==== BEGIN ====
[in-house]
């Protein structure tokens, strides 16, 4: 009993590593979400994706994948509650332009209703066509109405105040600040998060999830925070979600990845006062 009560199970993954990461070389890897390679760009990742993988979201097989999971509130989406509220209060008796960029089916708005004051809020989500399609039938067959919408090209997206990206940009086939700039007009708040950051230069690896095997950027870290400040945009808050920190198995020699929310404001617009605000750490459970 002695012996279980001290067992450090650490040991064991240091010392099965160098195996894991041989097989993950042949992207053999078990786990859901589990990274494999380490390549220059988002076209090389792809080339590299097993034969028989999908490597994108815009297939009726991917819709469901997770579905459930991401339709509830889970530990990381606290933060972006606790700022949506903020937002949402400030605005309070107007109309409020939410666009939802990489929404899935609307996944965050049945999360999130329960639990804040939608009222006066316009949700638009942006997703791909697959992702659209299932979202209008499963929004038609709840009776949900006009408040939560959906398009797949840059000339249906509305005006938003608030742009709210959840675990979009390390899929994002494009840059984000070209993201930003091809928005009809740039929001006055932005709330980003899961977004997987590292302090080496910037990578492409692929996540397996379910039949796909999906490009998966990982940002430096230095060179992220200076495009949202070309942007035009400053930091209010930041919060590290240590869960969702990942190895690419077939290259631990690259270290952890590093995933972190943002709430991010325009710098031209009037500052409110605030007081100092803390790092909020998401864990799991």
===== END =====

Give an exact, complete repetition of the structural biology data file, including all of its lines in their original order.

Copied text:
[in-house]
């Protein structure tokens, strides 16, 4: 009993590593979400994706994948509650332009209703066509109405105040600040998060999830925070979600990845006062 009560199970993954990461070389890897390679760009990742993988979201097989999971509130989406509220209060008796960029089916708005004051809020989500399609039938067959919408090209997206990206940009086939700039007009708040950051230069690896095997950027870290400040945009808050920190198995020699929310404001617009605000750490459970 002695012996279980001290067992450090650490040991064991240091010392099965160098195996894991041989097989993950042949992207053999078990786990859901589990990274494999380490390549220059988002076209090389792809080339590299097993034969028989999908490597994108815009297939009726991917819709469901997770579905459930991401339709509830889970530990990381606290933060972006606790700022949506903020937002949402400030605005309070107007109309409020939410666009939802990489929404899935609307996944965050049945999360999130329960639990804040939608009222006066316009949700638009942006997703791909697959992702659209299932979202209008499963929004038609709840009776949900006009408040939560959906398009797949840059000339249906509305005006938003608030742009709210959840675990979009390390899929994002494009840059984000070209993201930003091809928005009809740039929001006055932005709330980003899961977004997987590292302090080496910037990578492409692929996540397996379910039949796909999906490009998966990982940002430096230095060179992220200076495009949202070309942007035009400053930091209010930041919060590290240590869960969702990942190895690419077939290259631990690259270290952890590093995933972190943002709430991010325009710098031209009037500052409110605030007081100092803390790092909020998401864990799991």